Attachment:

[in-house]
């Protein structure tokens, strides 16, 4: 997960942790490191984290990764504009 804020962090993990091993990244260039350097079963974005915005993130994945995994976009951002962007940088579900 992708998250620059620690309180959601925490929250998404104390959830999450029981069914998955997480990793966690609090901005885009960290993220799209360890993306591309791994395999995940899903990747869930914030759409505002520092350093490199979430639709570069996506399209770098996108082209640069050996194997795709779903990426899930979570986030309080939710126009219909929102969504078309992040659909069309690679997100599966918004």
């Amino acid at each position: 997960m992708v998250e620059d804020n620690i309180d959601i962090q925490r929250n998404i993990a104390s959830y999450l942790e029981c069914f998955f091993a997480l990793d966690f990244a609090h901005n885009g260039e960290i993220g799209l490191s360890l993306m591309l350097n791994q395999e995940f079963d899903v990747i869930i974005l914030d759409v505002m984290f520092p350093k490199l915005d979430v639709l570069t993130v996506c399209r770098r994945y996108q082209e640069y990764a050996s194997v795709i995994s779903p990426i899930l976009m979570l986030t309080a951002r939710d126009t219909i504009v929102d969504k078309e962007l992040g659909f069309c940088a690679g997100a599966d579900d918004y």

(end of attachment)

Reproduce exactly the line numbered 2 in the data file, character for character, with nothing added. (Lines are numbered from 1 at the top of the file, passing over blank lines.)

């Protein structure tokens, strides 16, 4: 997960942790490191984290990764504009 804020962090993990091993990244260039350097079963974005915005993130994945995994976009951002962007940088579900 992708998250620059620690309180959601925490929250998404104390959830999450029981069914998955997480990793966690609090901005885009960290993220799209360890993306591309791994395999995940899903990747869930914030759409505002520092350093490199979430639709570069996506399209770098996108082209640069050996194997795709779903990426899930979570986030309080939710126009219909929102969504078309992040659909069309690679997100599966918004």